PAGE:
Taste Test

Krispy Krunchy has historically been focused on the operator as the end user—not the chicken-sandwich loving c-store shopper. The company realized it had an opportunity to reach potential fans directly to build awareness.

“We were named by Thrillist as ‘the best fried chicken you’ve never heard of.’ I’ve put my own spin on that phrase, and now say, ‘We’re the best fried chicken you’ve never heard of … yet,’” said Jim Norberg, CEO of Krispy Krunchy Chicken.

To promote the launch of its new Cajun Chicken Sandwich, Krispy Krunchy widened its scope and sought to reach a new pool of potential customers. Krispy Krunchy offered in-store sampling for customers who were already there, but more importantly, set up tents in landmark destinations, handing out sandwiches in New York’s Times Square and the beaches of Florida, among other locations, to get the sandwich in consumers’ mouths. They also engaged nearly 50 influencers and tested geo-targeted media. “Once people see us and taste us, they’re hooked,” said Alice Crowder, chief marketing officer.

And as c-stores position themselves as a destination for food that customers will go out of their way for, Krispy Krunchy’s brand awareness efforts are critical for bringing more foot traffic into stores.

“I think there’s a world ahead for c-stores as they redefine what having good food at a gas station really means,” said Norberg. “And it’s not necessarily just attracting the customer who comes to get fuel but doesn’t go inside, it’s about getting that customer who lives in your community and uses your store in different ways, and how you can capitalize on that to give them what they need.”

A Streamlined Supply Chain

Just as important as the menu is what customers don’t see—the back-end operations behind how the food gets in front of them in the first place. With supply chain disruptions a common challenge in the channel, having efficient logistics cuts down on food waste, spoilage and delivery times.

Krispy Krunchy transitioned its model from one that used 14 independent distributors to just one. The centralized distributor works with 70 local suppliers, which means “we’ve moved product closer to the markets and we’re not doing stretch distribution, plus we are able to recover much faster if something goes wrong,” said Gordon. “So we are providing a much better service and a better shelf life, because the food now is in many more distribution points much closer to the end consumer.”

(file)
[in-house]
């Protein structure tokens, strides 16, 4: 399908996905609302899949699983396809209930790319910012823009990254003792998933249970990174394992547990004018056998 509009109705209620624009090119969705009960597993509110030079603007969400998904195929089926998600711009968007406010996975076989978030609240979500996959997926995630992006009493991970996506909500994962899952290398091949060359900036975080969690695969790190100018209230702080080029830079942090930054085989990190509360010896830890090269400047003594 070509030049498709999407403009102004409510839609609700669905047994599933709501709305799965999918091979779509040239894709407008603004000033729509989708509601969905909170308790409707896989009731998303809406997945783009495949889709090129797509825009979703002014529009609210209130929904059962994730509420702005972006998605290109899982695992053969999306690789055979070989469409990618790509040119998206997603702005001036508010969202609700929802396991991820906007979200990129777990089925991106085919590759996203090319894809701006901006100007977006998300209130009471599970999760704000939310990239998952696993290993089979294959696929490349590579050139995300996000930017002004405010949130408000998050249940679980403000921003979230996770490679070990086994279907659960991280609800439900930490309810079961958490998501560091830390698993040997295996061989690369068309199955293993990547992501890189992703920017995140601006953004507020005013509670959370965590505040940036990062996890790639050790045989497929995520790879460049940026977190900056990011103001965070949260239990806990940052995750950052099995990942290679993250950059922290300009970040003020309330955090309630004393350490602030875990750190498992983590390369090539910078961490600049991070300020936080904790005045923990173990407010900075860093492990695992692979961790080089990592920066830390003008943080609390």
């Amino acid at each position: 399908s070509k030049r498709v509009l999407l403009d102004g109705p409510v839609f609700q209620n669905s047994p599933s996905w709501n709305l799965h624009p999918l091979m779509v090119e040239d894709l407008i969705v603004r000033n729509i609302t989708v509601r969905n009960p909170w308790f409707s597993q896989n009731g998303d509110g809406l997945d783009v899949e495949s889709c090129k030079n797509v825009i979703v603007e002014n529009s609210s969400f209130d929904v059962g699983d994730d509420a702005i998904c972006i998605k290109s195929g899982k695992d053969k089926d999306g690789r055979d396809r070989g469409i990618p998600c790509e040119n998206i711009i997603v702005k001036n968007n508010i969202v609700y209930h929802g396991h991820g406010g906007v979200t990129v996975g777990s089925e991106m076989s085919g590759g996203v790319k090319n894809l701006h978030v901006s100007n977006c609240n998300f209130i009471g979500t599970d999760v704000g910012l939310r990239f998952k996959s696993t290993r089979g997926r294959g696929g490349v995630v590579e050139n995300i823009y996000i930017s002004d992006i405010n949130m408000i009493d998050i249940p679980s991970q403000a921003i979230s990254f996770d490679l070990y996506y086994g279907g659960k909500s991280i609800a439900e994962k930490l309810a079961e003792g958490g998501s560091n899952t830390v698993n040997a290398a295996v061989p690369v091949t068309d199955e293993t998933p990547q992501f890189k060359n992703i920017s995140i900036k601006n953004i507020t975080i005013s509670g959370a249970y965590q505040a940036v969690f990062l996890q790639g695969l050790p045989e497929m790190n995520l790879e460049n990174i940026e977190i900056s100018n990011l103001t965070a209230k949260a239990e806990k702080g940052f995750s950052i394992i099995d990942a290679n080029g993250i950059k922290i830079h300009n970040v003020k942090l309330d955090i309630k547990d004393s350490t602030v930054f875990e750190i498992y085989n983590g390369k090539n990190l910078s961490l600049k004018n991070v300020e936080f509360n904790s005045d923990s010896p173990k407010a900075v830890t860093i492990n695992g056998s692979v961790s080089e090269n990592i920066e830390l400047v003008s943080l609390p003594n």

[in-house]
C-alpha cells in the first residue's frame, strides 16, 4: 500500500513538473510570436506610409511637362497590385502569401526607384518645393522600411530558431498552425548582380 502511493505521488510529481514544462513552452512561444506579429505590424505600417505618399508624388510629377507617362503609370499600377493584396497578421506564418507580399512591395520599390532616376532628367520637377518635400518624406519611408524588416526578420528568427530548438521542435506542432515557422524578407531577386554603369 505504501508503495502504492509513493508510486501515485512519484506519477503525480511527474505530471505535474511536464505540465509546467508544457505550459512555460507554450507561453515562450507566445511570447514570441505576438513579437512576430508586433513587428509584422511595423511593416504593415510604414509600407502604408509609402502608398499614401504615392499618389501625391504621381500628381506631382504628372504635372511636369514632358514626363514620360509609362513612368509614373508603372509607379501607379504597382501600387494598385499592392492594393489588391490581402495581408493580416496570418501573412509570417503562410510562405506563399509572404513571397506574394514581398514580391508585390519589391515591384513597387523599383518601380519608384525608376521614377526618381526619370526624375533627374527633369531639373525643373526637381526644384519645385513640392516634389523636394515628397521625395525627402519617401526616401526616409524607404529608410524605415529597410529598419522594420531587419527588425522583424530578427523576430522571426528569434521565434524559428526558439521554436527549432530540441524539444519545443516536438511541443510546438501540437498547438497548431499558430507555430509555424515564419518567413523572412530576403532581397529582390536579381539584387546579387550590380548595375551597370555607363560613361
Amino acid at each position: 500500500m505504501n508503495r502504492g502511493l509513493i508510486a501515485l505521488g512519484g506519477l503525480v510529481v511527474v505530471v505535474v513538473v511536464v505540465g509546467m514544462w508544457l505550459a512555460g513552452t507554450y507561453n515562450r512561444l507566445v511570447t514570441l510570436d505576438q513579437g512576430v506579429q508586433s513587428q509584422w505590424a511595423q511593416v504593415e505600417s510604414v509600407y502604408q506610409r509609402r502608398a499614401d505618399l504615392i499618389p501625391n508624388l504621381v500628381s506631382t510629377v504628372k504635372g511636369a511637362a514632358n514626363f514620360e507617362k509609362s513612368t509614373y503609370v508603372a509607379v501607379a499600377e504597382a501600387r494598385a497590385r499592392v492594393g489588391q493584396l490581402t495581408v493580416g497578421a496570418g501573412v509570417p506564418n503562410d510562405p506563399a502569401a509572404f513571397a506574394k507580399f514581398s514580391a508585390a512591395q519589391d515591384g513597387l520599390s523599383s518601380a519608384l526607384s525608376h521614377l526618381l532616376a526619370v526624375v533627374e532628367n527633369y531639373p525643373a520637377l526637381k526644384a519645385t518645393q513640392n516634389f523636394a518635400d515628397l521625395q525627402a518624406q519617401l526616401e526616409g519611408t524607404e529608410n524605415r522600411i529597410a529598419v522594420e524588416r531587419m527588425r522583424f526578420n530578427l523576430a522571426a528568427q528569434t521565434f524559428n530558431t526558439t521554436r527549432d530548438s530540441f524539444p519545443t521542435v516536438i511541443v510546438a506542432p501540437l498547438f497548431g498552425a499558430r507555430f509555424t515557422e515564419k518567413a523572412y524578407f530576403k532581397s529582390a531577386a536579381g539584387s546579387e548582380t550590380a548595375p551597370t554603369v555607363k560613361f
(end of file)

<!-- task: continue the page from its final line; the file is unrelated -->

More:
The simplified menu also alleviates supply chain pressure from dwindling chicken supply. “We moved away from offering the eight-way product [referring to eight different cuts of chicken meat] because the bird size for that is getting harder to source,” explained Gordon. Instead of selling so many different cuts, Krispy Krunchy now focuses on tenders, wings, drums and thighs, and the new improved chicken sandwich.

“We still have the crucial options consumers want, but instead of fighting for the limited, diminishing supply to try to get the eight-piece cut up in our size, now we can buy chicken from a lot of different manufacturers,” he said. “We’re able to leverage that to bring prices down for those items, and we also have more availability of the product and fewer supply chain interruptions. We were buying from two different suppliers before, but now there are 20 suppliers that can provide our mix of products.”

And those benefits—and savings—get passed on to retailers.

“Our major focus this year is on improving operator profitability, which we have already been able to do with the menu simplification. We’re able to pass on a lot of those savings to operators,” said Gordon. “We are continuing to leverage suppliers, reduce freight rates and improve our logistics initiatives to make our operators more profitable. Our program is about raising all of their c-store sales—not just their food sales, but we think about how we can be a more profitable program for them so that they’ll want to sell more Krispy Krunchy and take more dollars to the bank.”

Lauren Shanesy

Lauren Shanesy

Lauren Shanesy is a writer and editor at NACS, and has worked in business journalism for a decade. She can be reached at [email protected].